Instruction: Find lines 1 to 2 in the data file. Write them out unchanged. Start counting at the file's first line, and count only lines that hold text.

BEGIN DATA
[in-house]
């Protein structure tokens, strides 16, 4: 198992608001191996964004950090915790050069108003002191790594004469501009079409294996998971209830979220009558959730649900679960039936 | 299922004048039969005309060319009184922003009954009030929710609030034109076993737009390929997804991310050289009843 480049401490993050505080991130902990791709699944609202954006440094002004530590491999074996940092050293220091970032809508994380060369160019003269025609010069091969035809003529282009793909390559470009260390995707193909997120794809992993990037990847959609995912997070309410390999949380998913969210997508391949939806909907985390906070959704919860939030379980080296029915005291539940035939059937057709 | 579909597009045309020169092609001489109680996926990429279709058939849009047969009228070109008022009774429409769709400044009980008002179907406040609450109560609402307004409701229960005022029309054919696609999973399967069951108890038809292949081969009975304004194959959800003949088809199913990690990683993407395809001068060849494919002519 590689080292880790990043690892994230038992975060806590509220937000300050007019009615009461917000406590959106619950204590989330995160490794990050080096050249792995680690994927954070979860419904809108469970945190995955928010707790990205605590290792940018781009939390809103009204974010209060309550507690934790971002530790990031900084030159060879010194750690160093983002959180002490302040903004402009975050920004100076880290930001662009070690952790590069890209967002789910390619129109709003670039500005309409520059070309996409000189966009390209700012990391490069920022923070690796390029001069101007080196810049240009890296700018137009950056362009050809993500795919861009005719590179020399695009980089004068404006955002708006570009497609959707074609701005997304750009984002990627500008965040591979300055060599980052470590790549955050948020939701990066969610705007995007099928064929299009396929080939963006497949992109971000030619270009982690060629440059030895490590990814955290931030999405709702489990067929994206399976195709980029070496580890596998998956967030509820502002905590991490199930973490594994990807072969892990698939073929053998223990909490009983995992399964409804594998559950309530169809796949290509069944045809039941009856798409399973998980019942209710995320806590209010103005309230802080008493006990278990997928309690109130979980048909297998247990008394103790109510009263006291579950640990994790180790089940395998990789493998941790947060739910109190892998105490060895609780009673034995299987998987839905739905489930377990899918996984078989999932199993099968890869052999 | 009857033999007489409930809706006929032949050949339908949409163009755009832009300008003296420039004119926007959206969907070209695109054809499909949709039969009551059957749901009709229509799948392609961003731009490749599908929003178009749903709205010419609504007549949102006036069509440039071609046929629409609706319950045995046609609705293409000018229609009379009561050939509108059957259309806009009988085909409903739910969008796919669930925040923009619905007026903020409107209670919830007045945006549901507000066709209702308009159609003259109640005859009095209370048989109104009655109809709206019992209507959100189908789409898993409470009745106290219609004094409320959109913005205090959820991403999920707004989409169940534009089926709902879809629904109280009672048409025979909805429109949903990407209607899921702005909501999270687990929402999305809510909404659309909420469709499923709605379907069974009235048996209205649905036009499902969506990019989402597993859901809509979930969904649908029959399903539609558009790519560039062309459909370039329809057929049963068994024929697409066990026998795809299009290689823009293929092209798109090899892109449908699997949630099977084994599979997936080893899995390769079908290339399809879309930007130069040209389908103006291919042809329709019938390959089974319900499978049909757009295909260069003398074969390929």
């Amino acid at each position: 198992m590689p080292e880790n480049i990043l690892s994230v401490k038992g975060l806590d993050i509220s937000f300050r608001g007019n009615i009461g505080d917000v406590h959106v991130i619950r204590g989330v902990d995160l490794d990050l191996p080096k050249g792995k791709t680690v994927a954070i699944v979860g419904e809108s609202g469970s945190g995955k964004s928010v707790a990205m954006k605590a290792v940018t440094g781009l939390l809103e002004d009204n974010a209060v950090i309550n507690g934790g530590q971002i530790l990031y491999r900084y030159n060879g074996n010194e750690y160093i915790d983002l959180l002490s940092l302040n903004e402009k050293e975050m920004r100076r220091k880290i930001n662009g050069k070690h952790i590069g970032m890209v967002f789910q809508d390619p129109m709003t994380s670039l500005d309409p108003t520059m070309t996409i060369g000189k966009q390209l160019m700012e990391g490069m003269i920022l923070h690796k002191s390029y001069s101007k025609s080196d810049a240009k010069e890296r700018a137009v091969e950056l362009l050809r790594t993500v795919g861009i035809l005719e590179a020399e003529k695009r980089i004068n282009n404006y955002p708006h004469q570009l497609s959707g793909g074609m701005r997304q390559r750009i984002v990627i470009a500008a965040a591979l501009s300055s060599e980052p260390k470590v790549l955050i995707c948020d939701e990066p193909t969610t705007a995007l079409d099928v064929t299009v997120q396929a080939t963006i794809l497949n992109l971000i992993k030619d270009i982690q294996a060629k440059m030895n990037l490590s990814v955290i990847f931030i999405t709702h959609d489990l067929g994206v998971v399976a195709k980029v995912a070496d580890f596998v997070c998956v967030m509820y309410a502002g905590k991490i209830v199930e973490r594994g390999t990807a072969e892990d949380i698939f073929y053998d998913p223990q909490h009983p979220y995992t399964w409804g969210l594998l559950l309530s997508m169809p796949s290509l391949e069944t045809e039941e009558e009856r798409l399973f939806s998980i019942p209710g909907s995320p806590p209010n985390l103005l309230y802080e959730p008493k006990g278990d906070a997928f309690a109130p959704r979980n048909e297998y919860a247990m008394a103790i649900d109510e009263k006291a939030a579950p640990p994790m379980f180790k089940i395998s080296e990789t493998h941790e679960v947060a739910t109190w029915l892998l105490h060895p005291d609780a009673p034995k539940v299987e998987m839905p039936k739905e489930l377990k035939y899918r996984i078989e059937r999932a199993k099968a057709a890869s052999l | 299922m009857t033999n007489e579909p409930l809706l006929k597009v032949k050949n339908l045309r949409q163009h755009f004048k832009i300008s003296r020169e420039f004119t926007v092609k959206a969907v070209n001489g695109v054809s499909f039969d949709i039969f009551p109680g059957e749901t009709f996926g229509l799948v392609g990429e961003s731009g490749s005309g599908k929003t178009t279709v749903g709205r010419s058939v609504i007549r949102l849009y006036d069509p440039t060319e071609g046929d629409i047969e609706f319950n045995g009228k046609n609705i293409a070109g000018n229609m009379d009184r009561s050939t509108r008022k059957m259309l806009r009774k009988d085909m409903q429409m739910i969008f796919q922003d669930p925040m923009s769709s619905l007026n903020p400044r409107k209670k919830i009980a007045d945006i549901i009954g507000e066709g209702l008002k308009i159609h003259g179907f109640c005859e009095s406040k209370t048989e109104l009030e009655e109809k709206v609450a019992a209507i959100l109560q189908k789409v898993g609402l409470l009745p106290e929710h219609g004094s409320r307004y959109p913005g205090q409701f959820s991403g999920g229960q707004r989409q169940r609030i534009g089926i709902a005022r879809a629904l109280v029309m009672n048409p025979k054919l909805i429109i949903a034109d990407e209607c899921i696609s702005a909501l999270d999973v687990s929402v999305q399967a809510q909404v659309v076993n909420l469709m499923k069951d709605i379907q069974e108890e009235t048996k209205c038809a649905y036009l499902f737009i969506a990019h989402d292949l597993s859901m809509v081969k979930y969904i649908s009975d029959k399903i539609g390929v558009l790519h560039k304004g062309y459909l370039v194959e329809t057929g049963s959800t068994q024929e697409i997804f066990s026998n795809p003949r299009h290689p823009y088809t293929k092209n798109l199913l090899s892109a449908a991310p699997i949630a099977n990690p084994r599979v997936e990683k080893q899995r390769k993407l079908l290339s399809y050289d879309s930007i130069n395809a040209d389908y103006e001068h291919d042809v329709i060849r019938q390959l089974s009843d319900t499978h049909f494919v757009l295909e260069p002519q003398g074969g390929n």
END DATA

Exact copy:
[in-house]
């Protein structure tokens, strides 16, 4: 198992608001191996964004950090915790050069108003002191790594004469501009079409294996998971209830979220009558959730649900679960039936 | 299922004048039969005309060319009184922003009954009030929710609030034109076993737009390929997804991310050289009843 480049401490993050505080991130902990791709699944609202954006440094002004530590491999074996940092050293220091970032809508994380060369160019003269025609010069091969035809003529282009793909390559470009260390995707193909997120794809992993990037990847959609995912997070309410390999949380998913969210997508391949939806909907985390906070959704919860939030379980080296029915005291539940035939059937057709 | 579909597009045309020169092609001489109680996926990429279709058939849009047969009228070109008022009774429409769709400044009980008002179907406040609450109560609402307004409701229960005022029309054919696609999973399967069951108890038809292949081969009975304004194959959800003949088809199913990690990683993407395809001068060849494919002519 590689080292880790990043690892994230038992975060806590509220937000300050007019009615009461917000406590959106619950204590989330995160490794990050080096050249792995680690994927954070979860419904809108469970945190995955928010707790990205605590290792940018781009939390809103009204974010209060309550507690934790971002530790990031900084030159060879010194750690160093983002959180002490302040903004402009975050920004100076880290930001662009070690952790590069890209967002789910390619129109709003670039500005309409520059070309996409000189966009390209700012990391490069920022923070690796390029001069101007080196810049240009890296700018137009950056362009050809993500795919861009005719590179020399695009980089004068404006955002708006570009497609959707074609701005997304750009984002990627500008965040591979300055060599980052470590790549955050948020939701990066969610705007995007099928064929299009396929080939963006497949992109971000030619270009982690060629440059030895490590990814955290931030999405709702489990067929994206399976195709980029070496580890596998998956967030509820502002905590991490199930973490594994990807072969892990698939073929053998223990909490009983995992399964409804594998559950309530169809796949290509069944045809039941009856798409399973998980019942209710995320806590209010103005309230802080008493006990278990997928309690109130979980048909297998247990008394103790109510009263006291579950640990994790180790089940395998990789493998941790947060739910109190892998105490060895609780009673034995299987998987839905739905489930377990899918996984078989999932199993099968890869052999 | 009857033999007489409930809706006929032949050949339908949409163009755009832009300008003296420039004119926007959206969907070209695109054809499909949709039969009551059957749901009709229509799948392609961003731009490749599908929003178009749903709205010419609504007549949102006036069509440039071609046929629409609706319950045995046609609705293409000018229609009379009561050939509108059957259309806009009988085909409903739910969008796919669930925040923009619905007026903020409107209670919830007045945006549901507000066709209702308009159609003259109640005859009095209370048989109104009655109809709206019992209507959100189908789409898993409470009745106290219609004094409320959109913005205090959820991403999920707004989409169940534009089926709902879809629904109280009672048409025979909805429109949903990407209607899921702005909501999270687990929402999305809510909404659309909420469709499923709605379907069974009235048996209205649905036009499902969506990019989402597993859901809509979930969904649908029959399903539609558009790519560039062309459909370039329809057929049963068994024929697409066990026998795809299009290689823009293929092209798109090899892109449908699997949630099977084994599979997936080893899995390769079908290339399809879309930007130069040209389908103006291919042809329709019938390959089974319900499978049909757009295909260069003398074969390929």